Monday, September 5, 2011

Extrovert Parent, Introvert Child

I am a confirmed Extrovert. On the Myers Briggs test, my "E" is about as high as you can go. My daughter, on the other hand, is an Introvert. Being an Extroverted parent with an Introverted child, can pose some challenges (as can vice-versa) which I was reminded of this weekend.

The terms Extrovert and Introvert are frequently misunderstood. I used to think they meant outgoing and shy. But, it's more than that. Laurie Helgoe, a psychologist interviewed in the recent issue of Real Simple Family explains it this way: "An introvert refuels by spending time alone. An extrovert draws energy from interaction."

This is so true. My daughter re-charges her batteries by being alone listening to music or reading a book. I re-charge by spending time with family and friends. This difference in refueling preferences can cause some confusion and misunderstanding.

For example, my daughter, her friend, and I just got back from our vacation up north. We had a great time. But something struck me as odd several times. I was surprised by how quiet the girls were when riding in the car.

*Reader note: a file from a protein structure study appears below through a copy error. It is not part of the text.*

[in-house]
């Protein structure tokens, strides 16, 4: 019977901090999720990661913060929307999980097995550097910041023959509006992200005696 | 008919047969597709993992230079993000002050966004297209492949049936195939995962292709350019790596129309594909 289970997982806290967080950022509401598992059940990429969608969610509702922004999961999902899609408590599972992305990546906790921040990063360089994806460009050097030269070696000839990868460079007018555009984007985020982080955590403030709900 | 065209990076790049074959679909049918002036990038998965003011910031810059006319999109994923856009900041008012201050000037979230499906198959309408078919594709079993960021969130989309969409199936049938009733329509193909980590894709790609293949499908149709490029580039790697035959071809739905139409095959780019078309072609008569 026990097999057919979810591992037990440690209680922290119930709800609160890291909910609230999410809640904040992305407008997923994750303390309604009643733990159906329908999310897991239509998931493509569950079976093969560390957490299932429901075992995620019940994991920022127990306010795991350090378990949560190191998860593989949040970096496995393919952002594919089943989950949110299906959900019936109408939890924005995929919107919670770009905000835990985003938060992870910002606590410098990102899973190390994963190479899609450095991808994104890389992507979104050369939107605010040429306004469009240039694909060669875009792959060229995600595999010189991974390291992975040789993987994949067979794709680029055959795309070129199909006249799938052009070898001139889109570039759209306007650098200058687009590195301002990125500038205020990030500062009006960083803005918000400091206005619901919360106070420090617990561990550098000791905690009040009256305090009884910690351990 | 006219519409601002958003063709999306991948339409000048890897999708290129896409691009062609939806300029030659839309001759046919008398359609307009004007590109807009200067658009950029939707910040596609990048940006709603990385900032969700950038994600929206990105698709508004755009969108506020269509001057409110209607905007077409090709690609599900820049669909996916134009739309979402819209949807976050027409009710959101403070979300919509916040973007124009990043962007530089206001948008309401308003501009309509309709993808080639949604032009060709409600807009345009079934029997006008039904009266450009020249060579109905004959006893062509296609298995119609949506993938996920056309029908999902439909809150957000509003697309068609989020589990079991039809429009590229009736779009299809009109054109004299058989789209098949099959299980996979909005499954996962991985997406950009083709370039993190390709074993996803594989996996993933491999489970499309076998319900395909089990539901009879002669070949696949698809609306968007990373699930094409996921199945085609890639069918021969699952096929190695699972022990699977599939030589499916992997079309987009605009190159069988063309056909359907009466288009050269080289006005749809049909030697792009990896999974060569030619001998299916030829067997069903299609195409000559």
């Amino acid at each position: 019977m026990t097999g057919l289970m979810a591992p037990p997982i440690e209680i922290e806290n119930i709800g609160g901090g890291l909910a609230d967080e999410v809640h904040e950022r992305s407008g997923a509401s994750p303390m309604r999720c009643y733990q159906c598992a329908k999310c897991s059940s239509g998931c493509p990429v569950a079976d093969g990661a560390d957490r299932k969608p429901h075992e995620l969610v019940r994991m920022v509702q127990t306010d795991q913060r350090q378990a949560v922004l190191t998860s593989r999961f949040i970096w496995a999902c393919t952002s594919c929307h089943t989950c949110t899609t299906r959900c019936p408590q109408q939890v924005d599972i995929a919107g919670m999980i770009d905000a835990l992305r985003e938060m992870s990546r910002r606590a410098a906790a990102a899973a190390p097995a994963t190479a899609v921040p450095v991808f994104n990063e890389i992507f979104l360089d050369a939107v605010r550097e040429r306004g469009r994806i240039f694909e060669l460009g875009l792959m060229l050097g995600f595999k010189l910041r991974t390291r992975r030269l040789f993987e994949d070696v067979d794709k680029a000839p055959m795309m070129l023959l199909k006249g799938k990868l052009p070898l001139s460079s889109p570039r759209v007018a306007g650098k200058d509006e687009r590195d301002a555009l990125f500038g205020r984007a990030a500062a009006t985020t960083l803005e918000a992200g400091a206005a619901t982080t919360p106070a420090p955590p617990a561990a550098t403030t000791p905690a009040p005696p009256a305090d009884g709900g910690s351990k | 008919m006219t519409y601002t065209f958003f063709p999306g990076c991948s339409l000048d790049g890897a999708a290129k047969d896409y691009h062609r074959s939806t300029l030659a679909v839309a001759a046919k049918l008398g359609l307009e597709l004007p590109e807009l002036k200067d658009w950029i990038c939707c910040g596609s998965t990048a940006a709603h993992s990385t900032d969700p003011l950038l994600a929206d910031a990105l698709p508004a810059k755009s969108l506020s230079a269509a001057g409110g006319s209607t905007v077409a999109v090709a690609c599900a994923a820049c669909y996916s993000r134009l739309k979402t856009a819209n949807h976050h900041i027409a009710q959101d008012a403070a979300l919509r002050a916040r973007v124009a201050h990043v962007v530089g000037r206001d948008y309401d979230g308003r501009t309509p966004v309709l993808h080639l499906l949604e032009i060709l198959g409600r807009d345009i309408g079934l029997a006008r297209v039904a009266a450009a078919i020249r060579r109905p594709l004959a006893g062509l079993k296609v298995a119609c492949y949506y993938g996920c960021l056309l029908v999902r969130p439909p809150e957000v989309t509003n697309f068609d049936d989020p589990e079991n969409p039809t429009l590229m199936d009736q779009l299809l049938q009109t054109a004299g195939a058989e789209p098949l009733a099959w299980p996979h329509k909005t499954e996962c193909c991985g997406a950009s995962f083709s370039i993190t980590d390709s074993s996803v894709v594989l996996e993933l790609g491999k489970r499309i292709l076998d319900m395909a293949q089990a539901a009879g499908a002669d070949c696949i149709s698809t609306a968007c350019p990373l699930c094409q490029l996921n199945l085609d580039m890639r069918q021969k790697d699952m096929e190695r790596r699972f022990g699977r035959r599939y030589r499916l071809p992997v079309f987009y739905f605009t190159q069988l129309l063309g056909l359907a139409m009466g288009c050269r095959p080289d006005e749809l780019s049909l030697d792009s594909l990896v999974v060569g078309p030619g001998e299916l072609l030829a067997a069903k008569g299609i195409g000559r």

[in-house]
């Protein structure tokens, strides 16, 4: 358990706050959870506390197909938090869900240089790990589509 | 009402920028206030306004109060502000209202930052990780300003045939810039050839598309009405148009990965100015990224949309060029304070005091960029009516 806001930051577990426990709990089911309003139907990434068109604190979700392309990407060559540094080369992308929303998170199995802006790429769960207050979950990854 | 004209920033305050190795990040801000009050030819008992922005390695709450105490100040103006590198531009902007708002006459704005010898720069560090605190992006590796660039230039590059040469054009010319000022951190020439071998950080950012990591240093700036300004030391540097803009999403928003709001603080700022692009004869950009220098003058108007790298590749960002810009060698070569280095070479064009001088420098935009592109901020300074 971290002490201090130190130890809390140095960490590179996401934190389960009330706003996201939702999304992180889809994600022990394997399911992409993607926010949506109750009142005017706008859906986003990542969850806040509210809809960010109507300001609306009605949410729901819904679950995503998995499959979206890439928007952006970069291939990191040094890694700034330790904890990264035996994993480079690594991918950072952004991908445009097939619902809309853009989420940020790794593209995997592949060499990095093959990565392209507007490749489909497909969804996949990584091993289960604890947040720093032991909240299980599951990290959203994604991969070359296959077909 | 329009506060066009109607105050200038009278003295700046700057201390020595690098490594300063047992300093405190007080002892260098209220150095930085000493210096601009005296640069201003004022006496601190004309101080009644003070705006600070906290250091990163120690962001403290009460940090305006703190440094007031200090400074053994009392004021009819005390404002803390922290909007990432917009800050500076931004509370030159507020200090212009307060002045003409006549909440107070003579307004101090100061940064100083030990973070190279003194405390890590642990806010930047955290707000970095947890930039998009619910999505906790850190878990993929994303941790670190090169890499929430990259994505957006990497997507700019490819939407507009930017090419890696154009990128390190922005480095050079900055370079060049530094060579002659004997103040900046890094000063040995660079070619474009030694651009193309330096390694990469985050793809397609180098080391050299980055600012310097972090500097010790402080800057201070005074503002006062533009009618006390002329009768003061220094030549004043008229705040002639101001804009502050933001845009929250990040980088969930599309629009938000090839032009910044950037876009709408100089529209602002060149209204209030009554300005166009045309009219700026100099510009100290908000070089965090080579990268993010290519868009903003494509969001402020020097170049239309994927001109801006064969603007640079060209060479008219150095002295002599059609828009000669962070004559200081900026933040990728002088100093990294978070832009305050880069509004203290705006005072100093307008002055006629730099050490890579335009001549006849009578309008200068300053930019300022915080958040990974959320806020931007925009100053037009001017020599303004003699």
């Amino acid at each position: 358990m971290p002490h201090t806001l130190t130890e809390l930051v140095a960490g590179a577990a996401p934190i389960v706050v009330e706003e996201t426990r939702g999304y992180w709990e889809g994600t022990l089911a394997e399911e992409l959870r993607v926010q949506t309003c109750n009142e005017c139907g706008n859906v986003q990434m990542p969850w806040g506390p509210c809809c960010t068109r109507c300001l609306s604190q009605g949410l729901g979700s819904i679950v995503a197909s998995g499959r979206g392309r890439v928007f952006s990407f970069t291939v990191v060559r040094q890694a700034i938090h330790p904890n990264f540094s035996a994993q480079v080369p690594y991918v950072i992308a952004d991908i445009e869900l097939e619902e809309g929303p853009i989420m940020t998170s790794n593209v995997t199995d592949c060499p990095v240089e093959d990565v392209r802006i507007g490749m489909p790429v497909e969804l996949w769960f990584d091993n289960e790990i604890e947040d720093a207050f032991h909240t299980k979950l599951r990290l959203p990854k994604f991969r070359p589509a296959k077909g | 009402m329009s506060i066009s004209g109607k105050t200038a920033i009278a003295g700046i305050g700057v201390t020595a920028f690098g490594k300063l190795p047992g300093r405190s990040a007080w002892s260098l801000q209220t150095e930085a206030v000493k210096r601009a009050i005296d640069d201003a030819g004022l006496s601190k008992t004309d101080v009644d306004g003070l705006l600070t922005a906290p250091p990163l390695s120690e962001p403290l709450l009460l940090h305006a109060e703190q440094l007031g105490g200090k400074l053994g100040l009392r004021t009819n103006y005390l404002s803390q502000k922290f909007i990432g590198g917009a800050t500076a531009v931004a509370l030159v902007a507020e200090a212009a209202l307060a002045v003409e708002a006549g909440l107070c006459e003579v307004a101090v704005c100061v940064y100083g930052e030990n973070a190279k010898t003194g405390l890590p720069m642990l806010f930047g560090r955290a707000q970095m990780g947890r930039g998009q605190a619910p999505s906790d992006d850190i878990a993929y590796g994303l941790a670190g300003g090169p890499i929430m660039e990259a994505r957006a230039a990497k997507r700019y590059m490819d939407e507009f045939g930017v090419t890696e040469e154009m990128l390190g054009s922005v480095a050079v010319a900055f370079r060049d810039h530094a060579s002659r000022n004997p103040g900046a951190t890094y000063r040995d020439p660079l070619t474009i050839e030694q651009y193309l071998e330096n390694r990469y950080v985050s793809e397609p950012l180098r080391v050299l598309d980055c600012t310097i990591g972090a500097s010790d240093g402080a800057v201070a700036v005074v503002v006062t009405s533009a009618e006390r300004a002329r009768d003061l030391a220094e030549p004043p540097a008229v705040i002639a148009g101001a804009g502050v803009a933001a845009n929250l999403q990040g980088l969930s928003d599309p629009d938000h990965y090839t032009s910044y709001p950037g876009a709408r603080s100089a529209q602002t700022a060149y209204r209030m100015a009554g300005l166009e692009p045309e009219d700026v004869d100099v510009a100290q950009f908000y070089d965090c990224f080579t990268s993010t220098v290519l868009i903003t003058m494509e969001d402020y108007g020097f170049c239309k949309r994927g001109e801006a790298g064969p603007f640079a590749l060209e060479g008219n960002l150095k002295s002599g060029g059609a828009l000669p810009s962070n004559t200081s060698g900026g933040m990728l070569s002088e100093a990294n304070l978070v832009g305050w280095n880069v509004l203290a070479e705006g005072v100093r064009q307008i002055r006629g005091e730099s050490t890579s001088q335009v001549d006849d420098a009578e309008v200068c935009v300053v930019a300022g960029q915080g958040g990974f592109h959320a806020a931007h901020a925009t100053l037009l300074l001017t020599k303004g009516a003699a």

For a good amount of time while traveling in the car, there was silence in the back seat. Silence, while riding in a car with other people, signifies to me that someone is upset, sick or sleeping. Silence does not signal something positive to me. I spent a good 20 minutes trying to figure out if Juliana or her friend was upset and with whom. Then it finally dawned on me, that the two girls were perfectly fine. They were just relaxing. Just being quiet.

This was a revelation to me. My inclination, in a car full of people, is to talk and visit the entire time. This kind of interaction fuels my extroverted self. But I realized, for Juliana and her friend, just being quiet in the car was re-fueling them.

So I shut up. I didn't turn on the radio. I didn't attempt to make conversation. I just drove. And thought. I let the girls have what they needed - quiet. Surprisingly, it was actually kind of nice to simply drive and think. For awhile. Just don't ask me to do that all the time.

(This photo is of Juliana and her friend looking out at Lake Superior.)

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